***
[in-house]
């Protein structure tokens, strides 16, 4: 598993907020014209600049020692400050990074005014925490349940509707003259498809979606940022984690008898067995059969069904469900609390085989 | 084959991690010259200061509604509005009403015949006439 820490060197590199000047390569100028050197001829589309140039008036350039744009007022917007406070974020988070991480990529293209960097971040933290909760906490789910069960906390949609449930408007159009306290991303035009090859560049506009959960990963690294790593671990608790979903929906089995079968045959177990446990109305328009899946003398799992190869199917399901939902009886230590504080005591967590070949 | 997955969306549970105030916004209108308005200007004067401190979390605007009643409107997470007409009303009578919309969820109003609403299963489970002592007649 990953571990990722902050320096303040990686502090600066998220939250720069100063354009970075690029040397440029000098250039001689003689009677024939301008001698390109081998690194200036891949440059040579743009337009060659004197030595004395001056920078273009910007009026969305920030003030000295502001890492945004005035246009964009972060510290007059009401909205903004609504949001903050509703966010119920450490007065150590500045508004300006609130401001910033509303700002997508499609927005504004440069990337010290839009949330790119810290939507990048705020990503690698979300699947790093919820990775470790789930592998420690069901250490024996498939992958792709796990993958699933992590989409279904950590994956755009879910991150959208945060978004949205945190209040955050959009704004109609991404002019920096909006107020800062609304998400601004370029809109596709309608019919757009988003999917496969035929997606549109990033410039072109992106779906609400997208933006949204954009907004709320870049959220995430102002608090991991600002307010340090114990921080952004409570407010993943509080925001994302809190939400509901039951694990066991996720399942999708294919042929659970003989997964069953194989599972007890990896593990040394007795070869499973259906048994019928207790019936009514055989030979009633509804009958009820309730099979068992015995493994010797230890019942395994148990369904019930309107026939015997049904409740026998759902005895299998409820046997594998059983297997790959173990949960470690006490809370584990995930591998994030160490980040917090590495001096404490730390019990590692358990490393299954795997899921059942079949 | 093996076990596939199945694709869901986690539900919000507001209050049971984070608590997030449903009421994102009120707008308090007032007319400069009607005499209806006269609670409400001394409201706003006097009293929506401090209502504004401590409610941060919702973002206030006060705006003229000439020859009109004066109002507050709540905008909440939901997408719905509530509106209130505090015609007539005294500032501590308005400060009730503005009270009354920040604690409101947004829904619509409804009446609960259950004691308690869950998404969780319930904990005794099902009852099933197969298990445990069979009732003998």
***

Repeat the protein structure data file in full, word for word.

[in-house]
């Protein structure tokens, strides 16, 4: 598993907020014209600049020692400050990074005014925490349940509707003259498809979606940022984690008898067995059969069904469900609390085989 | 084959991690010259200061509604509005009403015949006439 820490060197590199000047390569100028050197001829589309140039008036350039744009007022917007406070974020988070991480990529293209960097971040933290909760906490789910069960906390949609449930408007159009306290991303035009090859560049506009959960990963690294790593671990608790979903929906089995079968045959177990446990109305328009899946003398799992190869199917399901939902009886230590504080005591967590070949 | 997955969306549970105030916004209108308005200007004067401190979390605007009643409107997470007409009303009578919309969820109003609403299963489970002592007649 990953571990990722902050320096303040990686502090600066998220939250720069100063354009970075690029040397440029000098250039001689003689009677024939301008001698390109081998690194200036891949440059040579743009337009060659004197030595004395001056920078273009910007009026969305920030003030000295502001890492945004005035246009964009972060510290007059009401909205903004609504949001903050509703966010119920450490007065150590500045508004300006609130401001910033509303700002997508499609927005504004440069990337010290839009949330790119810290939507990048705020990503690698979300699947790093919820990775470790789930592998420690069901250490024996498939992958792709796990993958699933992590989409279904950590994956755009879910991150959208945060978004949205945190209040955050959009704004109609991404002019920096909006107020800062609304998400601004370029809109596709309608019919757009988003999917496969035929997606549109990033410039072109992106779906609400997208933006949204954009907004709320870049959220995430102002608090991991600002307010340090114990921080952004409570407010993943509080925001994302809190939400509901039951694990066991996720399942999708294919042929659970003989997964069953194989599972007890990896593990040394007795070869499973259906048994019928207790019936009514055989030979009633509804009958009820309730099979068992015995493994010797230890019942395994148990369904019930309107026939015997049904409740026998759902005895299998409820046997594998059983297997790959173990949960470690006490809370584990995930591998994030160490980040917090590495001096404490730390019990590692358990490393299954795997899921059942079949 | 093996076990596939199945694709869901986690539900919000507001209050049971984070608590997030449903009421994102009120707008308090007032007319400069009607005499209806006269609670409400001394409201706003006097009293929506401090209502504004401590409610941060919702973002206030006060705006003229000439020859009109004066109002507050709540905008909440939901997408719905509530509106209130505090015609007539005294500032501590308005400060009730503005009270009354920040604690409101947004829904619509409804009446609960259950004691308690869950998404969780319930904990005794099902009852099933197969298990445990069979009732003998």